# random unique pair numbers from two range

I want to write a function that return random unique pair numbers every time call it from a range until resetting it. Something like this:

``````function randomUniquePairs(\$ranges, \$reset = false){
if (\$reset === false){
// some code for reseting
}
/*
some code for creating random unique pair numbers
*/
return \$result;
}

randomUniquePairs(range(1,10), range(1,20));
/*
this function returns for example:
array(2,9)
*/
randomUniquePairs(range(1,10), range(1,20));
/*
this function returns for example:
array(5,19)
*/

randomUniquePairs(range(1,10), range(1,20));
/*
this function returns for example:
array(5,9)
*/
//this function returns random unique pairs until we pass reset paramer true
``````

I tried two approaches:

Approach 1
My first attempt was to make an array of all of possible pairs then select from them randomly, but it is very inefficient, because if ranges are so wide, it consumes a lot of memory. the code:

``````  class a {
private \$asqar;

function __construct() (\$range) {

// cycle for ranges
foreach (\$range as  \$v1) {
foreach (\$range as \$v2) {
\$asqar[] =  array(
\$v1,
\$v2,
);
}
}
}

function randomUniquePairs(\$reset = false){

if (\$reset === true){
\$this->asgar = array();
}

\$rndKey = array_rand(\$this->asgar);
\$result = \$this->asqar[\$rndkey];
unset(\$this->asqar[\$rndkey]);
return \$result;
}
}

\$c = new a(range(1,10), range(1,20));
\$c->randomUniquePairs();
``````

Approach 2
My second attempt was to write a function that produce a pair from these ranges, then store it in a variable, every time that function calls after producing a pair , it checks if this pair produced before call function recursively, it continues until it produce a unique pair. Here's the code:

``````class a{

private \$__uniqueVariables = array();

public function randomUniquePairs(\$range, \$reset = false) {

if (\$reset === true){
\$this->__uniqueVariables = array();
}

// cycle for each value
foreach (\$range as \$value) {

// shuffle
shuffle(\$value);

// selected id
\$selectedId[] = \$value;
}

// check for selected variable
if (in_array(\$rndUnqNum, \$this->__uniqueVariables)) {

// return for try again
return \$this->uniqueVariable(\$range);
}

// added to current unique variables
\$this->__uniqueVariables[] = \$rndUnqNum;

// return
return \$rndUnqNum;
}

}
``````

but this second approach has an issue that sometimes throw `Fatal error: Maximum function nesting level of '100' reached`.

I'm looking for a better approach to my algorithm.

• Maybe this should go on StackOverflow? – ikh Jul 25 '13 at 15:28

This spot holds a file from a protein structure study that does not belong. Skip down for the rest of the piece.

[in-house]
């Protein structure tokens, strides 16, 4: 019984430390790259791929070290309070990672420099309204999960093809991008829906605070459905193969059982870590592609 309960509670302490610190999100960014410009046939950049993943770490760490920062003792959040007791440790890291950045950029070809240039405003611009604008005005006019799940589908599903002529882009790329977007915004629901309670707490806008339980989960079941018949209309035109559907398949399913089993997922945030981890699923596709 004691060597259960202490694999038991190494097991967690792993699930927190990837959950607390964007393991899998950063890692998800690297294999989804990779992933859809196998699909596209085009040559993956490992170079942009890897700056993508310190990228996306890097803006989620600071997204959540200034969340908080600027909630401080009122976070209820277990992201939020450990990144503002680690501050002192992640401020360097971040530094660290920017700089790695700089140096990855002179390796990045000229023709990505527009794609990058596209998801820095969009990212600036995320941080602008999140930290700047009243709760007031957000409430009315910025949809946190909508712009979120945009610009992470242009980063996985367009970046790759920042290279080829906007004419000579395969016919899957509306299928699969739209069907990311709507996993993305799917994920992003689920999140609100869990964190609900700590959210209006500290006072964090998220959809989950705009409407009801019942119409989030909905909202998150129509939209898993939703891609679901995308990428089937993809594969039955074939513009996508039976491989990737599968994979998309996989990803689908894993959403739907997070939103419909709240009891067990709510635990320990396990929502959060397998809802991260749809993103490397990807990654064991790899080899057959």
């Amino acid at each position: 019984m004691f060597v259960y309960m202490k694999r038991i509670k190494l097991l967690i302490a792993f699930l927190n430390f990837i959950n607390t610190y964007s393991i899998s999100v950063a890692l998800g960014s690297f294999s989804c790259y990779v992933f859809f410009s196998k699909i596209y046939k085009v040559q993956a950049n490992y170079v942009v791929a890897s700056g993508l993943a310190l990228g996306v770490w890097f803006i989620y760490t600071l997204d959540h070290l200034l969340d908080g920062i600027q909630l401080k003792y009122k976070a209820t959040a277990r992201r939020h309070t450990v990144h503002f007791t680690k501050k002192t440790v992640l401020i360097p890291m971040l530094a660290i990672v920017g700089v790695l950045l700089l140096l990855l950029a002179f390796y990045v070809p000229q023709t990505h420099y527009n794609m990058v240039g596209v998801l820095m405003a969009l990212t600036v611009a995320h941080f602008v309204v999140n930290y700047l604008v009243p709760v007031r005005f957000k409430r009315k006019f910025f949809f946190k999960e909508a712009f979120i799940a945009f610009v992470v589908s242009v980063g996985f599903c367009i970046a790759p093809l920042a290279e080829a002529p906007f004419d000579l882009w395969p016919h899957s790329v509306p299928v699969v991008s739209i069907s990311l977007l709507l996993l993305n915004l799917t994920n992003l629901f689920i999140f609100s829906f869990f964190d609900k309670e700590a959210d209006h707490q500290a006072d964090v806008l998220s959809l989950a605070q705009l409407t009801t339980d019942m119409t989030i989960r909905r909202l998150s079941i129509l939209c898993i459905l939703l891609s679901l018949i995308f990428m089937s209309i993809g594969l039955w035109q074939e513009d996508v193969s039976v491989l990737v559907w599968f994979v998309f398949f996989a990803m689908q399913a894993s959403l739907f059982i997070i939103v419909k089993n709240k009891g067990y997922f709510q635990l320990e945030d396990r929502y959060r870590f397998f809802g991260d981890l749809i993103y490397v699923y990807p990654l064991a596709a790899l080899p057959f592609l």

• why? this a problem in php algorithm – Arash Mousavi Jul 25 '13 at 15:29
• Use a `do`/`while` loop instead of calling itself recursively. – Bobson Jul 25 '13 at 15:57
• @Bobson it's really better in comparing to recursive function in this situation. – Arash Mousavi Jul 25 '13 at 16:24
• @ArashMousavi - I'm not sure what you mean. As a recursive function, you're going to quickly hit the `function nesting level` limit, while a `do/while` can just keep going until it finds a result. – Bobson Jul 25 '13 at 17:16

Something you need to determine is how 'fair' you want this to be and the performance as the unused space becomes exhausted.

In essence, you want a random box from a N dimensional array. Its not the box itself that is important, but the location of the box that is important.

Under the covers, a 10x20 array is often represented as a 1x200 array with some math behind it to access the right spot. If you were to access ``, you are actually accessing location `[5*20 + 13]`. You can use the same approach to go from a number back to the position. Location 113 goes to the integer devision by 20 and remainder giving `5 r13`.

So now, you don't need to actually store 200 pairs (though that isn't a lot), you just need a bitfield of 200 bits long. Generate a random number within the proper range and mark it as used in the bitfield.

Now, the question of how do you handle it when you've got a collision? This goes to the various hash collision techniques used in hash tables. Some won't work for this application, but its a good read nonetheless.

A simple approach would be once you have one collision, just start incrementing where you are looking at until you find one that wasn't used. The increment could be 1, or any number that is relativity prime to the size of the space.

Ok, I'm at a place I can sit down and write something. Its perl. Shouldn't be too far off of php and is rather straight forward.

``````#!/usr/bin/perl

my \$x = shift @ARGV;
my \$y = shift @ARGV;
my \$f = shift @ARGV; # fill factor
my \$t = \$x * \$y;    # total space
my \$v = '';